M&A advisors are getting richer as more and more utility companies consolidate. recently announced that it was going to buyout, making a $5.6 billion dollar bet on a rebound in Nevada’s economy. Nevada’s economy got hammered during the recession with unemployment going up over 12% and its housing bubble popping.
Now Nevada has an unemployment rate of 9.6% which still is the highest in the United States, but Berkshire is betting that will continue to go down. As the economy rebounds, demand for electricity and natural gas heating will increase, boosting profits. Berkshire’s acquisition should enable it to continue to grow in the utility market, and meaningfully grow its book value.
Berkshire had $49 billion cash on hand which wasn’t making shareholders any richer. Using that money to grow the business is far more efficient than having it sit in a bunch of very conservative low yielding investments. Buying out NV Energy (NYSE:NVE) was a good idea for two reasons: One, because even after the 23% premium, it was trading at a book value of 1.56, less than the 1.67 industry average. Second, it will allow Berkshire to grow at a faster rate and will add more EPS to Berkshire, increasing its value.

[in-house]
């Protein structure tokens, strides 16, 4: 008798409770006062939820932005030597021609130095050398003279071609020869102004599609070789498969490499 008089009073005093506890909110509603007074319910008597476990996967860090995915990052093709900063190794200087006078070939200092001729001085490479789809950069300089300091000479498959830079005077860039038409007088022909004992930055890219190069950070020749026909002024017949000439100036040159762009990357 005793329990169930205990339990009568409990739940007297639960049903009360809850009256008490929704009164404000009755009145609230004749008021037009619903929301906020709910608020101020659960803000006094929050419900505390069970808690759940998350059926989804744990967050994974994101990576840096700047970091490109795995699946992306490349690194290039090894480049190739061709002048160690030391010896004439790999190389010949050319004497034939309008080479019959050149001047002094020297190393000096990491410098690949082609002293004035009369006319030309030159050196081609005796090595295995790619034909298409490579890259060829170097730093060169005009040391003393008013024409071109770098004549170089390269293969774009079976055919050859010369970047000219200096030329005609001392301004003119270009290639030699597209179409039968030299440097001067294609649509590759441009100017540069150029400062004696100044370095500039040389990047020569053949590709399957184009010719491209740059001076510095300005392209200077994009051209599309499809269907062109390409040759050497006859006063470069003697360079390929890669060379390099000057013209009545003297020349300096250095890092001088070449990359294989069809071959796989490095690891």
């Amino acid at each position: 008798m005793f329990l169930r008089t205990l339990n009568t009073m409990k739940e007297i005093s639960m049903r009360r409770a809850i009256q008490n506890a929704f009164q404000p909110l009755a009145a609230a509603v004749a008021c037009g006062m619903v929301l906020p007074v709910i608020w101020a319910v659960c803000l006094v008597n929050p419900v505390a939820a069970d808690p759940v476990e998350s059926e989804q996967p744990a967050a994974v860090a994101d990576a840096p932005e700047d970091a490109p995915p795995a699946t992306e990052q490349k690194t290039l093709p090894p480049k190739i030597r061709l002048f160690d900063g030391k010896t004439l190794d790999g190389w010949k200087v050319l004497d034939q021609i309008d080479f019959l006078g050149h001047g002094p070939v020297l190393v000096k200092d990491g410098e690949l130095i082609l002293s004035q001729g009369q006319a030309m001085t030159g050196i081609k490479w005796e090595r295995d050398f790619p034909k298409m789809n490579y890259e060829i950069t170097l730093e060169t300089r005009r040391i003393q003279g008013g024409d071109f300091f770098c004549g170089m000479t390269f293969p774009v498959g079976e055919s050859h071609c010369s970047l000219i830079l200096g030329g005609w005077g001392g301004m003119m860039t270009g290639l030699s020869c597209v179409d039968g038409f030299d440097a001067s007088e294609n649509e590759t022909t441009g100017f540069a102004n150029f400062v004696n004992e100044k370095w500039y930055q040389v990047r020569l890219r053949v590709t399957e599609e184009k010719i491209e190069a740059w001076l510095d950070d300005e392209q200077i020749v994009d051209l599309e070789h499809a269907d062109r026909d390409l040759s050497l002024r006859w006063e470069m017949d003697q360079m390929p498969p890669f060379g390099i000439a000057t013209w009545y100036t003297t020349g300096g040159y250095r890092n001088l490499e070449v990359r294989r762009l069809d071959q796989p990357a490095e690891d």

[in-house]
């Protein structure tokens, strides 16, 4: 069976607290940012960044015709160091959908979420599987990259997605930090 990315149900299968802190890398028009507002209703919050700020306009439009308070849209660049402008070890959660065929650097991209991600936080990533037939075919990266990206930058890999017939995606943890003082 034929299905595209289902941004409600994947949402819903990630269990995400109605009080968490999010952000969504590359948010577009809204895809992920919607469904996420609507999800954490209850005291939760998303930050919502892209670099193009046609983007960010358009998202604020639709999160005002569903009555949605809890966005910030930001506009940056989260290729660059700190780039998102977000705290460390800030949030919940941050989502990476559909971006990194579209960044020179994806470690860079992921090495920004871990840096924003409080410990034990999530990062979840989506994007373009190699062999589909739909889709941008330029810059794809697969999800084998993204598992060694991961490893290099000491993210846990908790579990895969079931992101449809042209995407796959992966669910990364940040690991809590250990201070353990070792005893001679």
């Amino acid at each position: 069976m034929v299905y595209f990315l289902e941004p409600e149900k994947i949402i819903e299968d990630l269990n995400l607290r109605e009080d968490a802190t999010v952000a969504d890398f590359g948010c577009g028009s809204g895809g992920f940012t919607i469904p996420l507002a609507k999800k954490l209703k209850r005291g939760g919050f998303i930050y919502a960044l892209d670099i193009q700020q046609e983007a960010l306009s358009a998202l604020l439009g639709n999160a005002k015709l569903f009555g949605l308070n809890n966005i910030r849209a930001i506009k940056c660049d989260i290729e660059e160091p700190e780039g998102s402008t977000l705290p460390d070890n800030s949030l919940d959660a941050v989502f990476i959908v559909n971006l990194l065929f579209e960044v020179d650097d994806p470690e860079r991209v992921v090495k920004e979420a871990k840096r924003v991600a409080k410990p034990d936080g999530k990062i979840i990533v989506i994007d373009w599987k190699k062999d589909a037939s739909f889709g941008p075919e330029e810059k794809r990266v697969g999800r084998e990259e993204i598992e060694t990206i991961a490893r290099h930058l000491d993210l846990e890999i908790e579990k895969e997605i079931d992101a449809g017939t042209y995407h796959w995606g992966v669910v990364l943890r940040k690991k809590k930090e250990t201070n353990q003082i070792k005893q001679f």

The industry has been going through a period of consolidation over the past few years. Last year Exelon Corporation (NYSE:EXC) bought out Constellation Energy for $8 billion and NRG Energy Inc (NYSE:NRG) bought out GenOn Energy for $1.7 billion. Berkshire tried to buy Constellation Energy back in 2008, but the deal didn’t go through.
Maybe future consolidation is the future of energy and utility companies. TECO Energy, Inc. (NYSE:TE), which has a market cap of $3.8 billion, and recently bought smaller competitor New Mexico Gas Company for $950 million ($750 million for the company, $200 million for the debt,) could be a target.
TECO Energy, Inc. (NYSE:TE) would be a perfect candidate to be bought out because it is far smaller than the other players such as MidAmerican Energy, Berkshire’s subsidiary in the utility market with $66 billion in assets. TECO Energy, Inc. (NYSE:TE) also has almost $3 billion in debt, but a company like MidAmerican could refinance that debt at a lower rate and move into the Florida market easily.
TECO Energy, Inc. (NYSE:TE) has 687,000 customers and operates largely in the Florida market, which has seen unemployment drop significantly and a strong rebound in home prices. Florida’s unemployment rate is at 7.2%, below the national average (7.5%,) and has gone down by 0.8% over the past 6 months.